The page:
Fall in sex ratio has not only demographic impact, but also leads to trafficking of women and bride-buying. The Supreme Court on Friday refused to dilute stringent provisions of the PNDT Act under which a medical practitioner could be sent to jail for up to three years for even anomalies in paperwork and not keeping records of patients.
Referring to United Nations report, the court said that more than 4.6 lakh girls went missing at birth on an average annually during the period 2001-12 as a result of sex selective abortions and justifies the stringent provisions under the Act to maintain sex ratio and social balance in the society.
A bench of Justices Arun Mishra and Vineet Saran dismissed a petition filed by Federation of Obstetrics and Gynaecological Societies of India (FOGSI) which challenged the validity of Sections 23(1) and 23(2) of Preconception and Pre-natal Diagnostic Techniques (Prohibition of Sex Selection) Act which says that criminal proceedings would be initiated against geneticist or gynaecologist in case of any violation of the Act and their registration could be suspended indefinitely during the pendency of trial.
The Federation said the law was being misused as criminal cases were being launched even in cases of clerical errors in maintaining records of patients and pleaded that the provision should be read down and licence of doctors should be
suspended only after conviction under the Act. It said authorities seal the sonography machine and file a criminal case even if there were mere anomalies in paperwork.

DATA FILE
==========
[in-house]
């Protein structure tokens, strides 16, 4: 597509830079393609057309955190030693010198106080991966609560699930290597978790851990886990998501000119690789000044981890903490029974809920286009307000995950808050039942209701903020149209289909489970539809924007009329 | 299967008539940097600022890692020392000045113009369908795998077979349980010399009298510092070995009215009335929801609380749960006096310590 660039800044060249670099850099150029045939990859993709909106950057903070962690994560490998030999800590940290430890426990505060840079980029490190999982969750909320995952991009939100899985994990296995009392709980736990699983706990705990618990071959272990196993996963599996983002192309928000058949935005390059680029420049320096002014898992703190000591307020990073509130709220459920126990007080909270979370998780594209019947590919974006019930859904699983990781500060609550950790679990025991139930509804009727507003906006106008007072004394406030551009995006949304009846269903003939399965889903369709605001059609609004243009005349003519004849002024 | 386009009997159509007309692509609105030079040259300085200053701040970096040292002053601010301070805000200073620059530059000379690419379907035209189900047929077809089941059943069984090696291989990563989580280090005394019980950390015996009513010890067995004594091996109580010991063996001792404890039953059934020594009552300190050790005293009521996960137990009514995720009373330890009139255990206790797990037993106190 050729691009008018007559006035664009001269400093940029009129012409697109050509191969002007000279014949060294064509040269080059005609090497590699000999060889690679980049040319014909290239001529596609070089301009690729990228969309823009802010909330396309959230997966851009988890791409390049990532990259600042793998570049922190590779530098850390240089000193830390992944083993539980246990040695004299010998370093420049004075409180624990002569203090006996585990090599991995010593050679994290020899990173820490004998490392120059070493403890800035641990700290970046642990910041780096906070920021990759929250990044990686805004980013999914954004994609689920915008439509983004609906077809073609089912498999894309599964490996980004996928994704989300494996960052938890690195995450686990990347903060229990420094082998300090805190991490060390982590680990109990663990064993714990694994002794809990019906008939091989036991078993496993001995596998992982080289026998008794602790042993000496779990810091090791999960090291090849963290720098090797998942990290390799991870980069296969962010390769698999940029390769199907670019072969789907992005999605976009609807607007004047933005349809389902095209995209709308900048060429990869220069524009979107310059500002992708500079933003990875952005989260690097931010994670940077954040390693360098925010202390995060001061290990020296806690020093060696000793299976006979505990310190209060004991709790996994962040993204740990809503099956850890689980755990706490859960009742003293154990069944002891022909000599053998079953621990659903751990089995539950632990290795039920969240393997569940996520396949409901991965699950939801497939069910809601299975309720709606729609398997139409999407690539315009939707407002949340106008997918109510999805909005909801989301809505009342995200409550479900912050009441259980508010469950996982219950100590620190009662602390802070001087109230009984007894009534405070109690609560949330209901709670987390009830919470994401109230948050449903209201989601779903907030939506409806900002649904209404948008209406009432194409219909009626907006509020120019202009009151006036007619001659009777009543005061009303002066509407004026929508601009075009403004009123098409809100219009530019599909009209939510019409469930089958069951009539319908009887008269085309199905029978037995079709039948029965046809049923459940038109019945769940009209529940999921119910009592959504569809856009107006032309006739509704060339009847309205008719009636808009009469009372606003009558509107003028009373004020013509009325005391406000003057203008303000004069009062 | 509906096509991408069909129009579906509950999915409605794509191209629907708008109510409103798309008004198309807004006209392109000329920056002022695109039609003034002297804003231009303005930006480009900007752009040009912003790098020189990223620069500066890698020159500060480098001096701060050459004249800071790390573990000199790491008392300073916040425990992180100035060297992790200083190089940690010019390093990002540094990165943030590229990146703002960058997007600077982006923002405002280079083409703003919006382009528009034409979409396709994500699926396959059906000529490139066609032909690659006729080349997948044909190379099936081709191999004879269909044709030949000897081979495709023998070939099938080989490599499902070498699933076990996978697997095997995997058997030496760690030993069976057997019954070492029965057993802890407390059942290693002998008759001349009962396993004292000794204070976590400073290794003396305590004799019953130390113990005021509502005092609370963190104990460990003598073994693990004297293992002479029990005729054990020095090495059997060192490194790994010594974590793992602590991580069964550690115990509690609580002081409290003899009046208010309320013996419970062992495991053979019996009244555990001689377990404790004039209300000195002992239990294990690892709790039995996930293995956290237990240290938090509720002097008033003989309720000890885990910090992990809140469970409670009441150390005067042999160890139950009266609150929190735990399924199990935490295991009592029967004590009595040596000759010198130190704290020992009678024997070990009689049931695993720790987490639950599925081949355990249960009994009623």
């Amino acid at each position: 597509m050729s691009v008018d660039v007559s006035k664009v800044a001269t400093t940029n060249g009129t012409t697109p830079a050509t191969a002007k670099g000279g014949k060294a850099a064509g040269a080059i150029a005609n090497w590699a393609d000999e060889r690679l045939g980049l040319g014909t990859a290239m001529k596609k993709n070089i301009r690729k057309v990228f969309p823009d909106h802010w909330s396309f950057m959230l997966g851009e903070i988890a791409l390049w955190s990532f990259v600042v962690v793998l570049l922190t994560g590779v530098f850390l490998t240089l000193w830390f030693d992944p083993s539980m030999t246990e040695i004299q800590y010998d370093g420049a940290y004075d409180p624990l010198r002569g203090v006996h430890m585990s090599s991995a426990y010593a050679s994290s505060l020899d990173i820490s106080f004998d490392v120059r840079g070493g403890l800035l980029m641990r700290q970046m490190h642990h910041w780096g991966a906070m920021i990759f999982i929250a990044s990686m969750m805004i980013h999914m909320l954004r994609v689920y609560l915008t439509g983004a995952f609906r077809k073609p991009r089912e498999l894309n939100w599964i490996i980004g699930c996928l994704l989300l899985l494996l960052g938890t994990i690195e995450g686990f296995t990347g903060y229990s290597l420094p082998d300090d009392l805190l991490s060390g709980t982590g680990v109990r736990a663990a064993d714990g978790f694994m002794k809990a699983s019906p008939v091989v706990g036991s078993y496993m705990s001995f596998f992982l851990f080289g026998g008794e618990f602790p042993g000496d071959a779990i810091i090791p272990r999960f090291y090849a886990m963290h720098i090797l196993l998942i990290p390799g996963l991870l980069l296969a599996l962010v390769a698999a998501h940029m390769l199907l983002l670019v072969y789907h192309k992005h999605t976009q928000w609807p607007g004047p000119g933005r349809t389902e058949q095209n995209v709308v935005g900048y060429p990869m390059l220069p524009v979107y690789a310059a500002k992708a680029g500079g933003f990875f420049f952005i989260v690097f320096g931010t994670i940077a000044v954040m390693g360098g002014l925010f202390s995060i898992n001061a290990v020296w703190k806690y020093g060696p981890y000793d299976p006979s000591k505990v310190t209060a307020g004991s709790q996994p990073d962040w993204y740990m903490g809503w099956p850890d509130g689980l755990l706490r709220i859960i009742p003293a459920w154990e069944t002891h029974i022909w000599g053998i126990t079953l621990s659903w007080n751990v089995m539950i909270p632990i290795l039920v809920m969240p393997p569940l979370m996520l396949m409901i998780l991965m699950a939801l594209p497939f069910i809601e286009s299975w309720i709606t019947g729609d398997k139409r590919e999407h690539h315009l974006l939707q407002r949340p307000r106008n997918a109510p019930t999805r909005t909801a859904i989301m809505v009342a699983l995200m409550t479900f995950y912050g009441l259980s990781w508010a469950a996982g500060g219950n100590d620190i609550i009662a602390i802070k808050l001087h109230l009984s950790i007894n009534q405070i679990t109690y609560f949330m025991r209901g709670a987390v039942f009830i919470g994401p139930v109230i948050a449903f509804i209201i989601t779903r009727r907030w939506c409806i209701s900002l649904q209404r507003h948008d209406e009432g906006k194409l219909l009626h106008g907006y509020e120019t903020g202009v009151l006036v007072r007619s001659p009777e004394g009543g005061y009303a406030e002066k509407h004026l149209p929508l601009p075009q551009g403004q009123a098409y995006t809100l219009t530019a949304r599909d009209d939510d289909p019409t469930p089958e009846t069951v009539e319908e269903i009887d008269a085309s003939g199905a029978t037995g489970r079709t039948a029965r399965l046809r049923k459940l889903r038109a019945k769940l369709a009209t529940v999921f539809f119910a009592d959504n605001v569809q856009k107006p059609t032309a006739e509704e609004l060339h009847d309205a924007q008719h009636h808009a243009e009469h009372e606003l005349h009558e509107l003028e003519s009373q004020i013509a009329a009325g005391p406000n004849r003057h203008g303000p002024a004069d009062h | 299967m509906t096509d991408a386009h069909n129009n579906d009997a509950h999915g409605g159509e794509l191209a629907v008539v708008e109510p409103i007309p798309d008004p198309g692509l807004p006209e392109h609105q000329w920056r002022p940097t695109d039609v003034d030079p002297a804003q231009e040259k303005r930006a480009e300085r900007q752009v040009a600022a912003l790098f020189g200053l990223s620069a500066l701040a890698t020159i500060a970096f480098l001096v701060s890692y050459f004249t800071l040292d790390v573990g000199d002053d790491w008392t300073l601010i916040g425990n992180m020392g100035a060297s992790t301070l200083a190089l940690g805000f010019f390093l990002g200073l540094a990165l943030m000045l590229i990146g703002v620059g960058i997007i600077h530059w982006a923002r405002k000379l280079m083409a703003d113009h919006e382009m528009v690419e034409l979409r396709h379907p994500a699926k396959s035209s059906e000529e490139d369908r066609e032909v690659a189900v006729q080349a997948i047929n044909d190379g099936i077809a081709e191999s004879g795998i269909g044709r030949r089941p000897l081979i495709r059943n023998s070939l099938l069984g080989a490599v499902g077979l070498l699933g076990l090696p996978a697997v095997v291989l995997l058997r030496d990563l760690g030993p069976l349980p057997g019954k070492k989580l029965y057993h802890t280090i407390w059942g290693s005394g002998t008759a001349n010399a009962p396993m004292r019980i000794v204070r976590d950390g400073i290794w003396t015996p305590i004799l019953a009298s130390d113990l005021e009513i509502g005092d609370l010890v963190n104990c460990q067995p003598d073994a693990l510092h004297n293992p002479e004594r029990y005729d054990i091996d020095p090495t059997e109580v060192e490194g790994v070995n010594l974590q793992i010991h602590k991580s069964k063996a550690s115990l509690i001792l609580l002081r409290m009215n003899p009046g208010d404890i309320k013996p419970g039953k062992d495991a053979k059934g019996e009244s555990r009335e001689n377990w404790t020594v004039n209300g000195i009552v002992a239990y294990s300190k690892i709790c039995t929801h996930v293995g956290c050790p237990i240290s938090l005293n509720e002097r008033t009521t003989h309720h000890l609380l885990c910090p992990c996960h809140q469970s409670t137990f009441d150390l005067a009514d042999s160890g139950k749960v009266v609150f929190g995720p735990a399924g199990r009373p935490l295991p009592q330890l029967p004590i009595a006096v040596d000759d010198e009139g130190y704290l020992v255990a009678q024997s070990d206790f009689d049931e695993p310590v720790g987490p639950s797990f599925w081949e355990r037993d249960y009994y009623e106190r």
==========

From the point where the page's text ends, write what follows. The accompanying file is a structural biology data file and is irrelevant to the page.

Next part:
“Suspension of medical licence at the stage of framing of charges is highly improper and harsh, which results in loss of livelihood of not only the members of the Society but also their dependents as well as family, who are deprived of financial security and well-being. The provision is unconstitutional as it assumes the guilt of an alleged accused even before conviction,” it contended.
The court, however, refused its plea and said, “Considering the evils sought to be remedied it cannot be said that the imposition in the Act in question is disproportionate. The restrictions and the provisions of punishment have close nexus with the object sought to be achieved. It is not possible to term action as merely clerical one as that is pre-requisite for the test/procedure and that is what is intended by the Act, if it is given a go-bye under the guise of clerical error, the Act would be rendered otiose”.
It also noted that there are only 586 convictions out of 4,202 cases registered in the Act in the last 24 years. “It reflects the challenges being faced by the authority in implementing this social legislation,” the court stated.